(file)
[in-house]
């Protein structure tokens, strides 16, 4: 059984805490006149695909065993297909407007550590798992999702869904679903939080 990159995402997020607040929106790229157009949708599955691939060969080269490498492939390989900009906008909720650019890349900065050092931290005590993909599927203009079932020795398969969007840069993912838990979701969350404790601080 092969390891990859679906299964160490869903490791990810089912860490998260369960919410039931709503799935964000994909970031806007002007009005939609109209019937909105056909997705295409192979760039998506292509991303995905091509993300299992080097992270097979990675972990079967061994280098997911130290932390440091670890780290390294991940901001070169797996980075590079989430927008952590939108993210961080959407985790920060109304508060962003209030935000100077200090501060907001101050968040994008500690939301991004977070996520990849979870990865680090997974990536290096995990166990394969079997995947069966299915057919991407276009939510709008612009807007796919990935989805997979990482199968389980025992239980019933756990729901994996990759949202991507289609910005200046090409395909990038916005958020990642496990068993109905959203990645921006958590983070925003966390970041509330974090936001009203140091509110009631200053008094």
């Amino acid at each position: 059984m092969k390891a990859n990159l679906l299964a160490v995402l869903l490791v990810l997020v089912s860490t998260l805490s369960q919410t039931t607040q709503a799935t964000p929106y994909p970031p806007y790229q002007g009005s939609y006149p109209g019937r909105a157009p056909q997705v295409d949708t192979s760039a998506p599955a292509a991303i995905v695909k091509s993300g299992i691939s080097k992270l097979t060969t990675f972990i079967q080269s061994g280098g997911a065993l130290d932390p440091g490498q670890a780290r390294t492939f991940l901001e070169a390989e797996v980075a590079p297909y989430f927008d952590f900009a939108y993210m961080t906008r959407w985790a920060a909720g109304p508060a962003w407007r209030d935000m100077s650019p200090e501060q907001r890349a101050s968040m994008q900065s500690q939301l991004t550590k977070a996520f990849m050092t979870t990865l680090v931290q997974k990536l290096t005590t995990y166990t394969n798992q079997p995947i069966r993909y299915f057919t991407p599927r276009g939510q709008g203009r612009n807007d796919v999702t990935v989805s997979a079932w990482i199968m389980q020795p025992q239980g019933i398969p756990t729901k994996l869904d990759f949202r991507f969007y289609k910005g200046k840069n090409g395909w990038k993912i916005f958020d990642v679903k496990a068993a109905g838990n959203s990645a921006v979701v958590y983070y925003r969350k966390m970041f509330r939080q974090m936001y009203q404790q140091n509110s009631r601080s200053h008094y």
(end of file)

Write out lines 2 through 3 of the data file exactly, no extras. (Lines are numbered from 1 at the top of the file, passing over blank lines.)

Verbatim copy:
């Protein structure tokens, strides 16, 4: 059984805490006149695909065993297909407007550590798992999702869904679903939080 990159995402997020607040929106790229157009949708599955691939060969080269490498492939390989900009906008909720650019890349900065050092931290005590993909599927203009079932020795398969969007840069993912838990979701969350404790601080 092969390891990859679906299964160490869903490791990810089912860490998260369960919410039931709503799935964000994909970031806007002007009005939609109209019937909105056909997705295409192979760039998506292509991303995905091509993300299992080097992270097979990675972990079967061994280098997911130290932390440091670890780290390294991940901001070169797996980075590079989430927008952590939108993210961080959407985790920060109304508060962003209030935000100077200090501060907001101050968040994008500690939301991004977070996520990849979870990865680090997974990536290096995990166990394969079997995947069966299915057919991407276009939510709008612009807007796919990935989805997979990482199968389980025992239980019933756990729901994996990759949202991507289609910005200046090409395909990038916005958020990642496990068993109905959203990645921006958590983070925003966390970041509330974090936001009203140091509110009631200053008094």
């Amino acid at each position: 059984m092969k390891a990859n990159l679906l299964a160490v995402l869903l490791v990810l997020v089912s860490t998260l805490s369960q919410t039931t607040q709503a799935t964000p929106y994909p970031p806007y790229q002007g009005s939609y006149p109209g019937r909105a157009p056909q997705v295409d949708t192979s760039a998506p599955a292509a991303i995905v695909k091509s993300g299992i691939s080097k992270l097979t060969t990675f972990i079967q080269s061994g280098g997911a065993l130290d932390p440091g490498q670890a780290r390294t492939f991940l901001e070169a390989e797996v980075a590079p297909y989430f927008d952590f900009a939108y993210m961080t906008r959407w985790a920060a909720g109304p508060a962003w407007r209030d935000m100077s650019p200090e501060q907001r890349a101050s968040m994008q900065s500690q939301l991004t550590k977070a996520f990849m050092t979870t990865l680090v931290q997974k990536l290096t005590t995990y166990t394969n798992q079997p995947i069966r993909y299915f057919t991407p599927r276009g939510q709008g203009r612009n807007d796919v999702t990935v989805s997979a079932w990482i199968m389980q020795p025992q239980g019933i398969p756990t729901k994996l869904d990759f949202r991507f969007y289609k910005g200046k840069n090409g395909w990038k993912i916005f958020d990642v679903k496990a068993a109905g838990n959203s990645a921006v979701v958590y983070y925003r969350k966390m970041f509330r939080q974090m936001y009203q404790q140091n509110s009631r601080s200053h008094y």